Ian McDonald, Founding Member of Foreigner and King Crimson, Dies at 75

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Ian McDonald, a multi-instrumentalist who was part of the founding lineups of the art-rock group King Crimson in the late 1960s and the more commercial Foreigner in the mid-’70s, died Wednesday at age 75. No cause of death was immediately given but a spokesperson said he “passed away peacefully” surrounded by family at his home in New York City.

Among the hits he played on were such platinum Foreigner radio staples as “Hot Blooded,” “Cold as Ice,” “Feels Like the First Time” and “Double Vision.”

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“I’m quite proud of the fact that the two bands I was a founding member of, King Crimson and Foreigner, are still out there playing,” McDonald said in a 2020 interview with Sound & Vision, even though he had little interest in reunions or rejoining the current iterations of those groups. McDonald, original Foreigner singer Lou Gramm and some other original members did come back together to play some 40th anniversary shows commemorating the 40th anniversary of that band’s 1977 debut.

With King Crimson, McDonald played keyboard and woodwinds, and added guitar to his performing repertoire when he was part of the startup lineup for Foreigner’s first three albums. “Because I didn’t play guitar at all on the ‘In the Court of the Crimson King’ album, sometimes, people are surprised that I do play guitar,” he told Sound & Vision. “Songs like ‘The Court of the Crimson King’ and ‘I Talk to the Wind’ were actually composed on guitar, but I don’t have a guitar credit on the album since I didn’t play guitar on the album.”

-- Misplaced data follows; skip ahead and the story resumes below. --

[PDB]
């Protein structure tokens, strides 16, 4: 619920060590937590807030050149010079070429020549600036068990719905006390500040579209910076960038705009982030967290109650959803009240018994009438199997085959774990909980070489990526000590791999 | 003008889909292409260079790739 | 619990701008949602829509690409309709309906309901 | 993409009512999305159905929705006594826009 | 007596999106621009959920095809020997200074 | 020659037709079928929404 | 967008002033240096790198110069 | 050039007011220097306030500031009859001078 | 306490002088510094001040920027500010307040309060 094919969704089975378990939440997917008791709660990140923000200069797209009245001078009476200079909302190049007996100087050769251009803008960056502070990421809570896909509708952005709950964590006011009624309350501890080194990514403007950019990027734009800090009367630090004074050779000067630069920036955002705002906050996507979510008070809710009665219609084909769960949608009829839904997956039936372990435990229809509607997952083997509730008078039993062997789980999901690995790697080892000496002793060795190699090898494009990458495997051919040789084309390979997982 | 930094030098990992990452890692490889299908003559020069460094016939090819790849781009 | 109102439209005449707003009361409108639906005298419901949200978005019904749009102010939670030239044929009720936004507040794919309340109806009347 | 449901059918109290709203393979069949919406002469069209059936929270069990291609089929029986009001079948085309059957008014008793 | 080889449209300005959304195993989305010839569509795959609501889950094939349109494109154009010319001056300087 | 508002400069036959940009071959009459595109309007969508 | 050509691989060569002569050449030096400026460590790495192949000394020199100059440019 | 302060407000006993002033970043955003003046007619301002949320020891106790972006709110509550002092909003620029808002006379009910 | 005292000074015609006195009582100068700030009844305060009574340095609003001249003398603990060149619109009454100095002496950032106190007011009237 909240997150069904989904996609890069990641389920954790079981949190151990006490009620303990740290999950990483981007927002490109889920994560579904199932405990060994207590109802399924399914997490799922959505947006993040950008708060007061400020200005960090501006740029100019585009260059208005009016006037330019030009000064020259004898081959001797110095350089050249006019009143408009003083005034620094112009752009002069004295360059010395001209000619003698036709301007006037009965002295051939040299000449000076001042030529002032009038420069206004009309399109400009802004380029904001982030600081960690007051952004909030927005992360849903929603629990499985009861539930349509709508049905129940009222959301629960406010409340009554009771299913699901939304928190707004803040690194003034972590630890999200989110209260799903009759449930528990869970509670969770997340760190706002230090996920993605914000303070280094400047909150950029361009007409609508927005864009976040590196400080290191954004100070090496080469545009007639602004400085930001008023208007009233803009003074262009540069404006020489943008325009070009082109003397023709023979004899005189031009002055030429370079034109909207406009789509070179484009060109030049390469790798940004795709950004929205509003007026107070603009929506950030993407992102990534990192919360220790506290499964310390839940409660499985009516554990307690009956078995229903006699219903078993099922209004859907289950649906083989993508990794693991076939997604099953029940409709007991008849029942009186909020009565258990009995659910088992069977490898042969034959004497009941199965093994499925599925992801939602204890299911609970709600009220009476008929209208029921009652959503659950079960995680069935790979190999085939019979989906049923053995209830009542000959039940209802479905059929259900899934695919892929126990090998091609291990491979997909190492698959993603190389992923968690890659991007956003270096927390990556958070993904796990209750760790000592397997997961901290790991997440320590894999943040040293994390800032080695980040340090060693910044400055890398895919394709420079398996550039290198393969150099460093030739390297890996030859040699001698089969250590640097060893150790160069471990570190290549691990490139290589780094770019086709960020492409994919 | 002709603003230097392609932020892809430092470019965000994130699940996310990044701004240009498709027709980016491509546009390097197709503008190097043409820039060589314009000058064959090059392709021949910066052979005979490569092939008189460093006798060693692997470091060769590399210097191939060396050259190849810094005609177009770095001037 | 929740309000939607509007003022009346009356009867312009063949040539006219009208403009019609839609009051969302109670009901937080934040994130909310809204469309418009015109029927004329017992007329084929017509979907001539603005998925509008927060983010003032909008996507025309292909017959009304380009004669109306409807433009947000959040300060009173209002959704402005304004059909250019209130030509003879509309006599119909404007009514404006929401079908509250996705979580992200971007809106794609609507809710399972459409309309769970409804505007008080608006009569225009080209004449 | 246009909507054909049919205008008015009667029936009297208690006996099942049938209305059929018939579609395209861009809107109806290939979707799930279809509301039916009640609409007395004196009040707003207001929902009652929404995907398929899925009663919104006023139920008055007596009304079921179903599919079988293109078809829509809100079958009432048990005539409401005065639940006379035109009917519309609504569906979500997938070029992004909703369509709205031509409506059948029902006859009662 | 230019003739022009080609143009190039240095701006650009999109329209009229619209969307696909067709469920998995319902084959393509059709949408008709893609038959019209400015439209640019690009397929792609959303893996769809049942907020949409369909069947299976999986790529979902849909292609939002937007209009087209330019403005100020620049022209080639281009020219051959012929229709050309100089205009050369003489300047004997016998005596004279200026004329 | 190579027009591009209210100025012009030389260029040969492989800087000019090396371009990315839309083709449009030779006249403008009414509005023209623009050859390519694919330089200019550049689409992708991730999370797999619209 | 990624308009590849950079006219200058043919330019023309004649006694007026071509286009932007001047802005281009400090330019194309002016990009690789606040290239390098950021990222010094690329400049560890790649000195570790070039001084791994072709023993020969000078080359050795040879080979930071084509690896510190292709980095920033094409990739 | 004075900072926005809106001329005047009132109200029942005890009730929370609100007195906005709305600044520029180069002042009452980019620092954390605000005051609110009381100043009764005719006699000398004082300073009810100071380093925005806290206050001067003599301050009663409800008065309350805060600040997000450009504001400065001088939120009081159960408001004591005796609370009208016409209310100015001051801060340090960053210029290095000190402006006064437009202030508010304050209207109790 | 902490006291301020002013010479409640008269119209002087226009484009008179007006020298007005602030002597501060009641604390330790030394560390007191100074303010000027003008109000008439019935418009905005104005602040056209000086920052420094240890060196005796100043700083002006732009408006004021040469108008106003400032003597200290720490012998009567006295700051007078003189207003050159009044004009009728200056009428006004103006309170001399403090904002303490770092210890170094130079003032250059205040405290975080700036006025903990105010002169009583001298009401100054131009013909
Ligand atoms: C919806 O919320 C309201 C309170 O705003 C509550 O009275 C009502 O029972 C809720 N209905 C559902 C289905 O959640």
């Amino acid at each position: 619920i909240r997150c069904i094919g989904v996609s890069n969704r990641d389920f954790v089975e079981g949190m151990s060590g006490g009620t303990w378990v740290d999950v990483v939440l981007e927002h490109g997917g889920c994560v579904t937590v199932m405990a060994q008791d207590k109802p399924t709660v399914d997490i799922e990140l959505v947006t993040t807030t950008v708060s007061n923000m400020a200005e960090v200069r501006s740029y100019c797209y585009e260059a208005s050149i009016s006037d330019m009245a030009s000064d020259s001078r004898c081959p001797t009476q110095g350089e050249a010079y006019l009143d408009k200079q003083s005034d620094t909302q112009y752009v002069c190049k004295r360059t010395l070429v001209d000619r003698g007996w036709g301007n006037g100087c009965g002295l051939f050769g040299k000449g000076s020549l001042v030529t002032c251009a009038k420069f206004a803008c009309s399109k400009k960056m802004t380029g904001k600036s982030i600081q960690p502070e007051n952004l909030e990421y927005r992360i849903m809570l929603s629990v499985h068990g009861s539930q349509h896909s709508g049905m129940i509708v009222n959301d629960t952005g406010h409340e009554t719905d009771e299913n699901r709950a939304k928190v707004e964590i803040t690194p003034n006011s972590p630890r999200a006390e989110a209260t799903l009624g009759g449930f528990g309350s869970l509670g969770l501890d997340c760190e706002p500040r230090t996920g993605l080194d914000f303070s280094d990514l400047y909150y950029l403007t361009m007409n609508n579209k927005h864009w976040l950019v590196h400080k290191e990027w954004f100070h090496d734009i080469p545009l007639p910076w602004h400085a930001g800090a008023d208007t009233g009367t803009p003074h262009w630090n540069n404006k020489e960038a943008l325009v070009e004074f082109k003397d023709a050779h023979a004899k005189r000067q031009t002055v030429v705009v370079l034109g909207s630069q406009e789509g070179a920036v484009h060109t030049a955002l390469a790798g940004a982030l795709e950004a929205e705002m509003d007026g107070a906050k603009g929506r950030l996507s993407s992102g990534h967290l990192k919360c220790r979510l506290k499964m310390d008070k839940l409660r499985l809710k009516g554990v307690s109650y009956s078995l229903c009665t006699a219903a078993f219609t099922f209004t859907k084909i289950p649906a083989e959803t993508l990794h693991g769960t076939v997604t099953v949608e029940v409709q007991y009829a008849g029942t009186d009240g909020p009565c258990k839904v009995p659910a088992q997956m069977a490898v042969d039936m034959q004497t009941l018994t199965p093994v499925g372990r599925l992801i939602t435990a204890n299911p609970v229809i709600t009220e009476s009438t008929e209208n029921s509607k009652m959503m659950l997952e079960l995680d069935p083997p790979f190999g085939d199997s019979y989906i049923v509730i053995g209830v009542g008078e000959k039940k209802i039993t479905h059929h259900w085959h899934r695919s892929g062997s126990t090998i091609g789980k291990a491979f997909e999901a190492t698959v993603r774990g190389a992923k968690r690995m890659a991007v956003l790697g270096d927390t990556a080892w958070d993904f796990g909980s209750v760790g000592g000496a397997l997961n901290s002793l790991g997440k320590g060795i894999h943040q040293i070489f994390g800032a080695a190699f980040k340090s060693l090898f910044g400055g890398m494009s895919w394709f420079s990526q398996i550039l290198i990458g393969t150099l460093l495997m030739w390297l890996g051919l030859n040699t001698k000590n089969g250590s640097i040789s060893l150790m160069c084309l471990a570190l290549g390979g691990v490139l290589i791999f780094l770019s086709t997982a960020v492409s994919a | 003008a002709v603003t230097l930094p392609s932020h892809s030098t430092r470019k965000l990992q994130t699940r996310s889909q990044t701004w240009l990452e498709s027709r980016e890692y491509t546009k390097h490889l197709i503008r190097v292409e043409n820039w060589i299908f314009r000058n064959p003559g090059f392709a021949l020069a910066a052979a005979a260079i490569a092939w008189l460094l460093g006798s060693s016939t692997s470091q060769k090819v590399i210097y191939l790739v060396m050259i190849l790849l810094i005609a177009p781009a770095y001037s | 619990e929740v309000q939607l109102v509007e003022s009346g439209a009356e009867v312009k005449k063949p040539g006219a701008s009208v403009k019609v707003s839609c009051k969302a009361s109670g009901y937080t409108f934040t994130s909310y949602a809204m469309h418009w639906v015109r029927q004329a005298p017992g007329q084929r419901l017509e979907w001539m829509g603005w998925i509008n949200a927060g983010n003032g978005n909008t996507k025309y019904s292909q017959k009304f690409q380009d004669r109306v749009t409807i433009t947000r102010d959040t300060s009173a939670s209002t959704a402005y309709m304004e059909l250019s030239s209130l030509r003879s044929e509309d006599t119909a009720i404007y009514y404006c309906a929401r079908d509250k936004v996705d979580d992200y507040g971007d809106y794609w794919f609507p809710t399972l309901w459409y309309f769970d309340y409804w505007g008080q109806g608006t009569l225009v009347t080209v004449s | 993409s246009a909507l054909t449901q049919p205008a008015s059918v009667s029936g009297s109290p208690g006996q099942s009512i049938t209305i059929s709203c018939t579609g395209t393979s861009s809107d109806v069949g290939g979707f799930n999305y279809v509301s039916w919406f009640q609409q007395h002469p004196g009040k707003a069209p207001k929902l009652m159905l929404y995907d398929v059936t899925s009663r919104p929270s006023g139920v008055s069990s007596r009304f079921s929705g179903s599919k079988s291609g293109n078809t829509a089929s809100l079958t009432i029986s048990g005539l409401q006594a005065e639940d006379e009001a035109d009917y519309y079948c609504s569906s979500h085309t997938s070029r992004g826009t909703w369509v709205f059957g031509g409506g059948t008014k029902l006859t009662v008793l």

McDonald only stayed with King Crimson for one album, the group’s 1969 debut “In the Court of the Crimson King,” but was considered instrumental in establishing the prog-rock sound that still had iterations of the band surviving a half-century later.

“I used to have regrets about that, and that I should have stayed at least through the second album,” McDonald said about leaving the group in a 2019 interview with thelosangelesbeat.com. “But now I don’t regret it because had I stayed, things would have turned out very differently for me up until this moment… I’m very happy with the way things have played out since then.” Of the band’s serious image, McDonald said, “It was fun! It was done with a tremendous amount of humor. The image of King Crimson is sort of this monstrous band, but it was so much fun! We were just having a laugh.”

Talking about that debut album’s endurance, he said, “Without sounding conceited… in one sense it doesn’t surprise me because one thing I tried to do as the main producer was be very careful to have every moment be able to be listened to hundreds of times, so that hopefully the album would withstand the test of time. Here we are 50 years later, and people are still talking about it.”

McDonald also served as a session musician, appearing on T. Rex’s “Get It On (Bang a Gong)” in between his Crimson and Foreigner stints, among other recordings.

In recent years, McDonald had played with the straight-ahead New York rock band Honey West, with frontman Ted Zurkowski.

McDonald is survived by his son, Maxwell McDonald.

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